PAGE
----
On January 14, the Internal Revenue Service issued swap audit guidelines (Guidelines) in an industry director directive to its field agents identifying the factors that the agents should apply in determining when dividend-equivalent payments made to a non-U.S. person under a total return swap (TRS) should be subject to U.S. withholding tax. The general rule is that payments to a non-U.S. person under a “notional principal contract” (which would include most TRSs), including “dividend equivalent payments,” are not subject to U.S. withholding tax, while payments of dividends to such non-U.S. persons are subject to withholding at a 30% rate (unless the rate has been reduced by bilateral treaty). The IRS previously announced that it was concerned TRSs were being used improperly to circumvent U.S. withholding tax on dividends paid to non-U.S. persons.
The Guidelines confirm that, in general, no withholding tax is imposed on payments, including “dividend equivalent payments,” made under a qualifying TRS to a non-U.S. person, where such person did not own the underlying stock before entering into the TRS and does not acquire the underlying stock after terminating the TRS. The Guidelines, however, specify the following transaction fact patterns as requiring additional audit scrutiny and potential imposition of withholding tax:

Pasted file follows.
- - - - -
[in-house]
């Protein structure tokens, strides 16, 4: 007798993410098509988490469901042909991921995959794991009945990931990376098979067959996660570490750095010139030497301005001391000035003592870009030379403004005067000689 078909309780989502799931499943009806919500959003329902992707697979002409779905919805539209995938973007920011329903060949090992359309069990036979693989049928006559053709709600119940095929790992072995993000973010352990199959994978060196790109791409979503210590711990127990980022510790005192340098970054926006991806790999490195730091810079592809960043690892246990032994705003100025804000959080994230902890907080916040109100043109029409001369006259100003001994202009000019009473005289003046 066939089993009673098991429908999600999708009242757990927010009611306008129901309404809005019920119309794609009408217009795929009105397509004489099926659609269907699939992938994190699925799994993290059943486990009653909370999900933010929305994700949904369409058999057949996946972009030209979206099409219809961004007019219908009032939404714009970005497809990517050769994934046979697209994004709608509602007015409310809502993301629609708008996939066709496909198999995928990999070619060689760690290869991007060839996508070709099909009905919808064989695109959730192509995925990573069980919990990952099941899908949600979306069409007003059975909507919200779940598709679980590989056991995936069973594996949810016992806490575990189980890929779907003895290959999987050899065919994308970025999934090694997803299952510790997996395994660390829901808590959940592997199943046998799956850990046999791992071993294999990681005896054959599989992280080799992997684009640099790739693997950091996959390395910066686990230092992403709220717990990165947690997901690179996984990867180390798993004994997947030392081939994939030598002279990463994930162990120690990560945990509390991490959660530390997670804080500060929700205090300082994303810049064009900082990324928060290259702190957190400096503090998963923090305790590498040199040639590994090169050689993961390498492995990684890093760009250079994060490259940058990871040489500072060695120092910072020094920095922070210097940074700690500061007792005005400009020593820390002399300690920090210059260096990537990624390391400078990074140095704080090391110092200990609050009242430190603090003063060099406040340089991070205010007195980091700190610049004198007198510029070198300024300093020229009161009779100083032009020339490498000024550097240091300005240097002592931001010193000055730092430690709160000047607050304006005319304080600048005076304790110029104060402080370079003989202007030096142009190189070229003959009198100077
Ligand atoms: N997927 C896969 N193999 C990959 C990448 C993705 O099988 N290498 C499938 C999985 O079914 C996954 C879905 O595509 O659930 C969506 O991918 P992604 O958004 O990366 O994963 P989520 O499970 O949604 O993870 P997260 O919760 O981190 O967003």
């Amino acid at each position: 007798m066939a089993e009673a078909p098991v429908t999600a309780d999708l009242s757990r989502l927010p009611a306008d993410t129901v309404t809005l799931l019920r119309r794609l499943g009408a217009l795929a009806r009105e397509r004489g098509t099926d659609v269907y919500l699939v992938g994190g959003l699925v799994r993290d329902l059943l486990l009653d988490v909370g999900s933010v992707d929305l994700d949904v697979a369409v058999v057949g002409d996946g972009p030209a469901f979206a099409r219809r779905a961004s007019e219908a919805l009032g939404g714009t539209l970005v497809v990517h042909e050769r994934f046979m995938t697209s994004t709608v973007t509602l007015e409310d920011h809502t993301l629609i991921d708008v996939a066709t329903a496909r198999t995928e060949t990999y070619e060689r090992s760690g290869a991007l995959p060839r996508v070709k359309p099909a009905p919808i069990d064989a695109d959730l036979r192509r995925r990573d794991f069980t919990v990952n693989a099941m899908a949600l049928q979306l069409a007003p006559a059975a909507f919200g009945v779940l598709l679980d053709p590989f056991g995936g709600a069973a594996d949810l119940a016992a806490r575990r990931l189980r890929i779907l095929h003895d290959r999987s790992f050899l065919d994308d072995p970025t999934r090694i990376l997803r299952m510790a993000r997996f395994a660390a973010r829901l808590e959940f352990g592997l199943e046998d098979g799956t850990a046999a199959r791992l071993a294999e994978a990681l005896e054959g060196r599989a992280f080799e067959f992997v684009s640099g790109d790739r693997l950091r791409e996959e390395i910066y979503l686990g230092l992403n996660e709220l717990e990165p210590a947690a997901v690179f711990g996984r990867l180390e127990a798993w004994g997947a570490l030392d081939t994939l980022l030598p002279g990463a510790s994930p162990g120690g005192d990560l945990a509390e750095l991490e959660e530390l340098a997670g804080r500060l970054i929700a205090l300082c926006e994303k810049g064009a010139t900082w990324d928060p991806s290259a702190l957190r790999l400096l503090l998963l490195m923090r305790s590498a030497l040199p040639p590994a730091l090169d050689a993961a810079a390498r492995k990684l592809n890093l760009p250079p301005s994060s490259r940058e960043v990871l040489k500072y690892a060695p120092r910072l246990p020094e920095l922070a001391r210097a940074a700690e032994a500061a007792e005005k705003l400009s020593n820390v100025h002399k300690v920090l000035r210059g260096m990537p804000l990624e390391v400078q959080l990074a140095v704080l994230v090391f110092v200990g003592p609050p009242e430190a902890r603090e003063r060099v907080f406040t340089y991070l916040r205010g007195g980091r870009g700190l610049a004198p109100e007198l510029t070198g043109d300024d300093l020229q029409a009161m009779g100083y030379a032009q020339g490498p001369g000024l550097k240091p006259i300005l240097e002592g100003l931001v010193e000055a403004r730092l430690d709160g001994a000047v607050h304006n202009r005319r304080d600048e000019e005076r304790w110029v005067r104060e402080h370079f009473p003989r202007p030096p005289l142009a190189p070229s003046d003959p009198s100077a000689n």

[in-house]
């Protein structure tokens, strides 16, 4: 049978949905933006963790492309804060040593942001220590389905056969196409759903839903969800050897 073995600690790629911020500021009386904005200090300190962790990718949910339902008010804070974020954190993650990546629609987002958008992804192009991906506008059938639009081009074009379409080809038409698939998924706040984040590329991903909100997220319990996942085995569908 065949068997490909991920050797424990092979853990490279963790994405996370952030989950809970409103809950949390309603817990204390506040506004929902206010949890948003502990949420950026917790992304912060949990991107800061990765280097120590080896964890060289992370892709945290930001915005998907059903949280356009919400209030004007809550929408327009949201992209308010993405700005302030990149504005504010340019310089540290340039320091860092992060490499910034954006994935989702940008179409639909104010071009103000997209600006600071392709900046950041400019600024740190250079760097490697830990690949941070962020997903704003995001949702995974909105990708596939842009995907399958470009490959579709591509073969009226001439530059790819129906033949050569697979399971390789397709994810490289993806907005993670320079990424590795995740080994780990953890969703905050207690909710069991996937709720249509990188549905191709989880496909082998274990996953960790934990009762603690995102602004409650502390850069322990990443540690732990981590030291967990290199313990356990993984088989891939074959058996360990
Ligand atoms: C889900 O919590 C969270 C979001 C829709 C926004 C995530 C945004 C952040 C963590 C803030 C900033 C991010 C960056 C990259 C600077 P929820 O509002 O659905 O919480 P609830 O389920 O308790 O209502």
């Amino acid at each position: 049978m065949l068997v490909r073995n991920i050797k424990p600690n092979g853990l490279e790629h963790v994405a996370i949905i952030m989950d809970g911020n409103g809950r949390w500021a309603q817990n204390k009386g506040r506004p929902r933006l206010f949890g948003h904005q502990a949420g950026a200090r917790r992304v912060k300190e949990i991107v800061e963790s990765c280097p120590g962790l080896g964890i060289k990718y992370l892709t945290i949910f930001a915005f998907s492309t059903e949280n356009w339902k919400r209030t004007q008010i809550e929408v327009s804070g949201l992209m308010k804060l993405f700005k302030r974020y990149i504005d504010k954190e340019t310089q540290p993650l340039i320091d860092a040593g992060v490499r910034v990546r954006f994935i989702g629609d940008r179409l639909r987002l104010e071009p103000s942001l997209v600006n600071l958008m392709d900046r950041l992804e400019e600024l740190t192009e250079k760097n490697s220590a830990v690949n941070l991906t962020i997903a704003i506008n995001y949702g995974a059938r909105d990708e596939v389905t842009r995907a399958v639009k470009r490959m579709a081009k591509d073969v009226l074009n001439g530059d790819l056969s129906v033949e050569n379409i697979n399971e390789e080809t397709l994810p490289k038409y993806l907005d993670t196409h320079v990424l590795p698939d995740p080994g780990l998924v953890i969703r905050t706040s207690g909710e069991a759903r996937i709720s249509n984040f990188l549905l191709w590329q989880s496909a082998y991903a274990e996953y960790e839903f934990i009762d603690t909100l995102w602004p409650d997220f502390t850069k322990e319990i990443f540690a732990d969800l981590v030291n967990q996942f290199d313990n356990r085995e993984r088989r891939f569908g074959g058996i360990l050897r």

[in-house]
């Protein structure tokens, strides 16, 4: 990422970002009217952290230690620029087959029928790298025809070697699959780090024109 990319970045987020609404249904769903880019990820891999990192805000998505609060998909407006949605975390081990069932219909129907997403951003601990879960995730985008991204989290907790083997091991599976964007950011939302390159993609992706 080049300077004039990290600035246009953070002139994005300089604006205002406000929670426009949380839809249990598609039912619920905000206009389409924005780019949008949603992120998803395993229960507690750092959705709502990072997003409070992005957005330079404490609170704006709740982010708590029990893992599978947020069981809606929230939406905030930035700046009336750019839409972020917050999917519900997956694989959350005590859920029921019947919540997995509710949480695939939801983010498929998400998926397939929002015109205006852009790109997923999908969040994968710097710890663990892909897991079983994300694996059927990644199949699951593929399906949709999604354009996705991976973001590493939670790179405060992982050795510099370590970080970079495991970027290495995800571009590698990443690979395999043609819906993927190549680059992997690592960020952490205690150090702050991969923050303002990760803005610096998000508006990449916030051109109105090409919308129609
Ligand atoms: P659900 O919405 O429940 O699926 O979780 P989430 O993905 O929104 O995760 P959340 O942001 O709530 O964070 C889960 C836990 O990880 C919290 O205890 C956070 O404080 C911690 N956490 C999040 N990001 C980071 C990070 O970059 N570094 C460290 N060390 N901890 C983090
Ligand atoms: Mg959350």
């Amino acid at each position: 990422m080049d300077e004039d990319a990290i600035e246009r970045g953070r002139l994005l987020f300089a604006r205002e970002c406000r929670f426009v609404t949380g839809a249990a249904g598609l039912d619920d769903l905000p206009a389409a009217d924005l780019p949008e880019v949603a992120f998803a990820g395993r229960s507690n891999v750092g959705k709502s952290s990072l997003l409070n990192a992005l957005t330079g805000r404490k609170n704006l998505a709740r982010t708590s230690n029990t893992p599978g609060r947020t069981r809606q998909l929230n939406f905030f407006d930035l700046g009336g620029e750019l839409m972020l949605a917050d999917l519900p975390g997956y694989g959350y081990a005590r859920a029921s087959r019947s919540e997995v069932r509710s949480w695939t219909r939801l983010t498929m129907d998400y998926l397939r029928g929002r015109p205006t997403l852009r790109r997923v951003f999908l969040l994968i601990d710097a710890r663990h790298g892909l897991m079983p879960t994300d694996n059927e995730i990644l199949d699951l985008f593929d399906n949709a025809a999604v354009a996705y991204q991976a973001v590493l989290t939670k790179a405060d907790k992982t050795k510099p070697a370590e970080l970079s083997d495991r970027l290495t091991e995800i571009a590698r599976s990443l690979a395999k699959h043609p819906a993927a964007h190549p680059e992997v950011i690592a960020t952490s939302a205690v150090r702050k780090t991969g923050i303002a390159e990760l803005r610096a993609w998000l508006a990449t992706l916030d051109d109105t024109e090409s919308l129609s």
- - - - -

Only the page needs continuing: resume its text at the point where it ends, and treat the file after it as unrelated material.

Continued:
- a non-U.S. person sells its stock position to a U.S. financial institution, enters into a TRS with that financial institution indexed to such stock position, and then re-acquires the stock from the U.S. financial institution after terminating the TRS (a “cross-in/cross-out transaction”);
- an indirect cross-in/cross-out transaction where a non-U.S. affiliate of a U.S. financial institution acts as an intermediary between the non-U.S. customer and the U.S. financial institution by entering into a TRS with the non-U.S. customer and then entering into a mirror TRS with the U.S. financial institution, the U.S. financial institution purchases the underlying stock to hedge the exposure under the TRS, and the non-U.S. customer re-acquires the stock from the U.S. financial institution or its non-U.S. affiliate; and
- an indirect cross-in/cross-out transaction where a non-U.S customer re-acquires the stock underlying a TRS from an independent third-party broker-dealer that is not affiliated with the U.S. financial institution counterparty on the TRS after termination of the TRS and the surrounding facts indicate that there was a side agreement between the independent broker-dealer and the non-U.S. customer or the U.S. financial institution arranging such purchase.
The Guidelines also identified TRSs on equity of privately held U.S. corporations and TRSs entered into with a U.S. financial institution if the non-U.S. customer is using an automated trading program offered by the U.S. financial institution as transactions warranting additional audit scrutiny. They further direct field agents to seek the assistance of industry specialists within the IRS in the case of TRSs that reference a basket of U.S. stocks, but give no guidance as to the specific factors that would cause payments under such equity basket swaps to be subject to withholding tax.
To read the industry director directive click here.